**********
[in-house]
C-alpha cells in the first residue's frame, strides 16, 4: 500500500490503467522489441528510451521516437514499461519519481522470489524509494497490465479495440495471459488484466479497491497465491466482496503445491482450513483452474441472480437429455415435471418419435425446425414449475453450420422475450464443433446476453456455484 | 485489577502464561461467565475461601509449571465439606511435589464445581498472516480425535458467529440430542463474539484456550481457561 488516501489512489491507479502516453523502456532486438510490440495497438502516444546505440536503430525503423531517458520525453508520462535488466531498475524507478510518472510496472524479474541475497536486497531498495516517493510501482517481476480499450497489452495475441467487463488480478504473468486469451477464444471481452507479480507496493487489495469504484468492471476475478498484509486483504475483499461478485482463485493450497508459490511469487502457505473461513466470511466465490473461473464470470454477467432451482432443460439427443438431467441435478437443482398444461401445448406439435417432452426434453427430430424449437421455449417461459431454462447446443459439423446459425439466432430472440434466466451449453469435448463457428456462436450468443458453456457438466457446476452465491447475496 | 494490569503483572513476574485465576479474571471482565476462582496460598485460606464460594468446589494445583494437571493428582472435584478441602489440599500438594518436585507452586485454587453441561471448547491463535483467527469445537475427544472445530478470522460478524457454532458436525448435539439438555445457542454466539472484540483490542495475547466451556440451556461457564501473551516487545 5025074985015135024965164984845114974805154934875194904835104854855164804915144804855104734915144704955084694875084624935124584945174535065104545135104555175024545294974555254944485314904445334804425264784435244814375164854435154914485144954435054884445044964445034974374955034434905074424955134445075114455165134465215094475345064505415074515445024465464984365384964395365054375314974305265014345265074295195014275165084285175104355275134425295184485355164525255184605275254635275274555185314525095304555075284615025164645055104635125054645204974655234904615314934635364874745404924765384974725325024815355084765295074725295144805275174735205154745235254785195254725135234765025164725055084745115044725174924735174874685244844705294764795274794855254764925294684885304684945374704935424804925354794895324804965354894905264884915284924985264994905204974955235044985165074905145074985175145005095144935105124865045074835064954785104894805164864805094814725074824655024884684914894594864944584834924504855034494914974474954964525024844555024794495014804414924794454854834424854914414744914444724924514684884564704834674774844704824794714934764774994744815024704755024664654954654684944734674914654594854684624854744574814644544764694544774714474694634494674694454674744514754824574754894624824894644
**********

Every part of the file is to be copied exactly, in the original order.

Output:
[in-house]
C-alpha cells in the first residue's frame, strides 16, 4: 500500500490503467522489441528510451521516437514499461519519481522470489524509494497490465479495440495471459488484466479497491497465491466482496503445491482450513483452474441472480437429455415435471418419435425446425414449475453450420422475450464443433446476453456455484 | 485489577502464561461467565475461601509449571465439606511435589464445581498472516480425535458467529440430542463474539484456550481457561 488516501489512489491507479502516453523502456532486438510490440495497438502516444546505440536503430525503423531517458520525453508520462535488466531498475524507478510518472510496472524479474541475497536486497531498495516517493510501482517481476480499450497489452495475441467487463488480478504473468486469451477464444471481452507479480507496493487489495469504484468492471476475478498484509486483504475483499461478485482463485493450497508459490511469487502457505473461513466470511466465490473461473464470470454477467432451482432443460439427443438431467441435478437443482398444461401445448406439435417432452426434453427430430424449437421455449417461459431454462447446443459439423446459425439466432430472440434466466451449453469435448463457428456462436450468443458453456457438466457446476452465491447475496 | 494490569503483572513476574485465576479474571471482565476462582496460598485460606464460594468446589494445583494437571493428582472435584478441602489440599500438594518436585507452586485454587453441561471448547491463535483467527469445537475427544472445530478470522460478524457454532458436525448435539439438555445457542454466539472484540483490542495475547466451556440451556461457564501473551516487545 5025074985015135024965164984845114974805154934875194904835104854855164804915144804855104734915144704955084694875084624935124584945174535065104545135104555175024545294974555254944485314904445334804425264784435244814375164854435154914485144954435054884445044964445034974374955034434905074424955134445075114455165134465215094475345064505415074515445024465464984365384964395365054375314974305265014345265074295195014275165084285175104355275134425295184485355164525255184605275254635275274555185314525095304555075284615025164645055104635125054645204974655234904615314934635364874745404924765384974725325024815355084765295074725295144805275174735205154745235254785195254725135234765025164725055084745115044725174924735174874685244844705294764795274794855254764925294684885304684945374704935424804925354794895324804965354894905264884915284924985264994905204974955235044985165074905145074985175145005095144935105124865045074835064954785104894805164864805094814725074824655024884684914894594864944584834924504855034494914974474954964525024844555024794495014804414924794454854834424854914414744914444724924514684884564704834674774844704824794714934764774994744815024704755024664654954654684944734674914654594854684624854744574814644544764694544774714474694634494674694454674744514754824574754894624824894644